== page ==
Modern day operating rooms are becoming quite crowded. Alongside the patient there are usually two or three surgeons, an anesthesiologist as well as several nurses. And that is for even the most simple of operations.
Though still in its infancy, robotic surgery is empowering surgeons to reduce the number of medical staff needed in the operating theater. As this technology develops, even complex procedures such as heart or brain surgery may only require one surgeon.
How it works
A surgeon manipulates a robotic system by means of a computer console placed a few feet from the patient. He can thus operate a series of mechanical arms and surgical instruments.
Minimally Invasive Surgery
In July 2000 the FDA approved the da Vinci Surgical System, developed by Intuitive Surgical. The da Vinci system is used for several different types of surgery. One of the most popular is gallbladder surgery. During this operation, the da Vinci makes three tiny cuts in the patient’s abdomen. Three robot arms hold three devices in place. One holds the surgical camera; the other two manipulate surgical instruments.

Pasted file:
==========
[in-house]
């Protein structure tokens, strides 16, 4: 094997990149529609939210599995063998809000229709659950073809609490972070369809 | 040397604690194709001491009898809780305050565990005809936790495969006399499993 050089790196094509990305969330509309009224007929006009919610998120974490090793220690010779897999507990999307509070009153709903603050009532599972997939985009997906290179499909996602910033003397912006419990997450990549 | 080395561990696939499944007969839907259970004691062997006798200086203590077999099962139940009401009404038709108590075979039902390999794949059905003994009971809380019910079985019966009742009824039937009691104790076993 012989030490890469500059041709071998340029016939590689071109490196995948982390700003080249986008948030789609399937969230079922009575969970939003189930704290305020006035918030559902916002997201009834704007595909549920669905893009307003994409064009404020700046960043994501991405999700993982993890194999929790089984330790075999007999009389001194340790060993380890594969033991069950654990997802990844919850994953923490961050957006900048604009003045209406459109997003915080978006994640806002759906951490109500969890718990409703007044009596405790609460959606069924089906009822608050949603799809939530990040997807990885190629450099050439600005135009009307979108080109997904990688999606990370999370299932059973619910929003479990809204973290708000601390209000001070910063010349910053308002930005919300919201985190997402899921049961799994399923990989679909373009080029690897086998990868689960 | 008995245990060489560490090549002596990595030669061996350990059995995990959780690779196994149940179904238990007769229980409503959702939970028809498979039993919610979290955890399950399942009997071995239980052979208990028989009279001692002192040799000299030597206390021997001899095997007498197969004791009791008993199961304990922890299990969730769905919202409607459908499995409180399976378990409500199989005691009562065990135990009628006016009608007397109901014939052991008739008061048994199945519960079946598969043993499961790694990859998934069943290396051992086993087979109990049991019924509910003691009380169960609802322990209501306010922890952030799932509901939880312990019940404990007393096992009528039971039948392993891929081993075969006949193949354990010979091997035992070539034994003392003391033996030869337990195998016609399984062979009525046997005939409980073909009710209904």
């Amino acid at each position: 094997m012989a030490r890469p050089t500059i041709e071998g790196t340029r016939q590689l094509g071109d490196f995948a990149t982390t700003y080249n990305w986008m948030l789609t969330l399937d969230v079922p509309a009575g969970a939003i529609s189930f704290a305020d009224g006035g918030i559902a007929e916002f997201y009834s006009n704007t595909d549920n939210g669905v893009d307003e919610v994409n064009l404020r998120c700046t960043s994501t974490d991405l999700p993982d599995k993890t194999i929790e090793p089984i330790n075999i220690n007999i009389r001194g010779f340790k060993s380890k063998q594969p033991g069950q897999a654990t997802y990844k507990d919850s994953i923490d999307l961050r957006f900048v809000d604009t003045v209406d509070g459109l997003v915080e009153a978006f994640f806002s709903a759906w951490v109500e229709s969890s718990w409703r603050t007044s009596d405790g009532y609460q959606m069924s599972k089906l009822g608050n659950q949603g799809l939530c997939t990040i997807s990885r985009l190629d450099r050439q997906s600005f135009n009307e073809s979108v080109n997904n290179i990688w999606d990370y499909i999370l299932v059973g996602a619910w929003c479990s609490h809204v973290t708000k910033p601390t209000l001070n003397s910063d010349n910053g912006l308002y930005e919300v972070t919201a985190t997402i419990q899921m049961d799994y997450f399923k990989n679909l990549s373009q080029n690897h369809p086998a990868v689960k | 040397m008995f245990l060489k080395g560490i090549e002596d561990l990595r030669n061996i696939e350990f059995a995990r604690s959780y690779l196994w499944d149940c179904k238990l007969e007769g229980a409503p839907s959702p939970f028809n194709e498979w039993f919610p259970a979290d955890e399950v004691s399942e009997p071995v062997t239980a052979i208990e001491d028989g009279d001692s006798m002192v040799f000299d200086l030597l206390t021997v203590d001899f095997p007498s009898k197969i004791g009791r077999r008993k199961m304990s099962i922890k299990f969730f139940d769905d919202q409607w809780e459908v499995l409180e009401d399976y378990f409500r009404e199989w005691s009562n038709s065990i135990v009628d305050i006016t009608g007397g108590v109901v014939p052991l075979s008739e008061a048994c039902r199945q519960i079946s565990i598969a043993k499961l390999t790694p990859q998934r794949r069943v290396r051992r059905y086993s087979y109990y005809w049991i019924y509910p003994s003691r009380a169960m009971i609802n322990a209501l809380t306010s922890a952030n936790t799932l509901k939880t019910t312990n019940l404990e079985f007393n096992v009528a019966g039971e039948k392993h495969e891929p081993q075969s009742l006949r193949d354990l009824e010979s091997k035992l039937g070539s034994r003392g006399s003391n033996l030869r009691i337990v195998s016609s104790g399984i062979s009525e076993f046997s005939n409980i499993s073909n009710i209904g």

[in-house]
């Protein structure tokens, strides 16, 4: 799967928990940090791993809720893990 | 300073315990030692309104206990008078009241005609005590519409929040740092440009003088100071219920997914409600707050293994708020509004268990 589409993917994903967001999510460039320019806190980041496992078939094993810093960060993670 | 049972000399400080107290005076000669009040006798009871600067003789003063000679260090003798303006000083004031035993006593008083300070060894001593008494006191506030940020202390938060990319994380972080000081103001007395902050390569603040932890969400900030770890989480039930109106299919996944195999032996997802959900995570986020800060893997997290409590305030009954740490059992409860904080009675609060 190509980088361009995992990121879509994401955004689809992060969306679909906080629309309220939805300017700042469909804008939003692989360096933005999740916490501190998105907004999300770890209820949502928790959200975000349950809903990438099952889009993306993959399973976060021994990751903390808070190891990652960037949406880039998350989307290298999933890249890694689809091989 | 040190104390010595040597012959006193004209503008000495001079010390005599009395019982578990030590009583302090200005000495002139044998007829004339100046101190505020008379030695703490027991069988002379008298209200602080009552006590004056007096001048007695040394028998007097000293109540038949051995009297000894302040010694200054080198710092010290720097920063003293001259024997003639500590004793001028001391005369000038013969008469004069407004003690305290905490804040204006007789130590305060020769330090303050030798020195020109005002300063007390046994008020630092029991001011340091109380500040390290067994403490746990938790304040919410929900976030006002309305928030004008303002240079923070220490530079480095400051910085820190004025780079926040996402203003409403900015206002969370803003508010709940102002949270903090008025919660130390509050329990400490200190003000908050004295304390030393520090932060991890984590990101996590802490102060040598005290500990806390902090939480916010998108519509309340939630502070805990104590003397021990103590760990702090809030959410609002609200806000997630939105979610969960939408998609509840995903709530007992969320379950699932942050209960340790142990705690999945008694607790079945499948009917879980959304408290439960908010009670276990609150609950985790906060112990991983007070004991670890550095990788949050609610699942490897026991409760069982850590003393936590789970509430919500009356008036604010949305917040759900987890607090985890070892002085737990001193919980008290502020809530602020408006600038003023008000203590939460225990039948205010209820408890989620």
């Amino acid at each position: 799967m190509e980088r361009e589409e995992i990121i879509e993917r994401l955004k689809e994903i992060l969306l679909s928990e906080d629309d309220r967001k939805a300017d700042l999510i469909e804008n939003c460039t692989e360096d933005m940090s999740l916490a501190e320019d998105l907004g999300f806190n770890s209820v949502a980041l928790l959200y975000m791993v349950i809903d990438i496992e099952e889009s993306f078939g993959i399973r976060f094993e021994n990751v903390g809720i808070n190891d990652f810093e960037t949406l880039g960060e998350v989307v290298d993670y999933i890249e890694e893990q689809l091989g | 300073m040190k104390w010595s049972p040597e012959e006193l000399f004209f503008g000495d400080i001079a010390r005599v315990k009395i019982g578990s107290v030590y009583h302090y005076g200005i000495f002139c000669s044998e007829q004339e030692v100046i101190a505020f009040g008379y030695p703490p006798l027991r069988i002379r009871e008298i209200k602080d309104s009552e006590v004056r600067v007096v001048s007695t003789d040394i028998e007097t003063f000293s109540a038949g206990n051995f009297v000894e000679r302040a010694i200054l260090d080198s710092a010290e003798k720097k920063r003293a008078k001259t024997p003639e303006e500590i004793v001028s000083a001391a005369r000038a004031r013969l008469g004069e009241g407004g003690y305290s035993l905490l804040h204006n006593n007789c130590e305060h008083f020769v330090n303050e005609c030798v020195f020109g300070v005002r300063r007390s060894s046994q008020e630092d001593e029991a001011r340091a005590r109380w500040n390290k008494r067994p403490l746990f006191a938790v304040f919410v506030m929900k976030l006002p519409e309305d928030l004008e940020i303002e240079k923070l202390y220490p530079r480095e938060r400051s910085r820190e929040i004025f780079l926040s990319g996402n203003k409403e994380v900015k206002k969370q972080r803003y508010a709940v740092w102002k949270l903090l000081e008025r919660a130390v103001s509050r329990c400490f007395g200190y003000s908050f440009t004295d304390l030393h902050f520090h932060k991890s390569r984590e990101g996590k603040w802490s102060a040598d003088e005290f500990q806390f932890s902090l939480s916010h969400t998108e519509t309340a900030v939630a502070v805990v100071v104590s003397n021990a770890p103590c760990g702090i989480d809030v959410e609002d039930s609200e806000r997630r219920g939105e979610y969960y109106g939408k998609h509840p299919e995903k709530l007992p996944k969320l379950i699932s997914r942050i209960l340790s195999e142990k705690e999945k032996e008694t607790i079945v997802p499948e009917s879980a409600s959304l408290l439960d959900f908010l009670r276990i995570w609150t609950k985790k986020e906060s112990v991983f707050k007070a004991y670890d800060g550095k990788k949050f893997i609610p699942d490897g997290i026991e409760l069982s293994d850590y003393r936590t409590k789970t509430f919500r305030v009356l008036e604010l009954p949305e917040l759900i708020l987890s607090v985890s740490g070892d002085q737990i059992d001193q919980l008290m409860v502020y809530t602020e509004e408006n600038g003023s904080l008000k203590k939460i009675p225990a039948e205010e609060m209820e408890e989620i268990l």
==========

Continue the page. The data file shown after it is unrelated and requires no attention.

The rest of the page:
There are several advantages to robotic surgery. One important one is that it permits the surgeon to perform a much less invasive procedure. The robotic arm has seven degrees of freedom, whereas a human wrist has only four. This means that the robot is able to make a wider range of independent movements.
Robotic surgery could reduce health care costs by allowing an operation with fewer medical staff, it could allow surgeons to operate remotely also cutting costs. In the future it could permit surgeons to operate on patients in remote places or countries where experts are not available. If mechanical arms were able to operate in real time a surgeon in New York could operate on a patient in Africa, for example. Robotic surgery also decreases the risk of fatigue that surgeons experience when conducting an operation that lasts for several hours and reduces the risk of infection being passed between the doctor and the patient.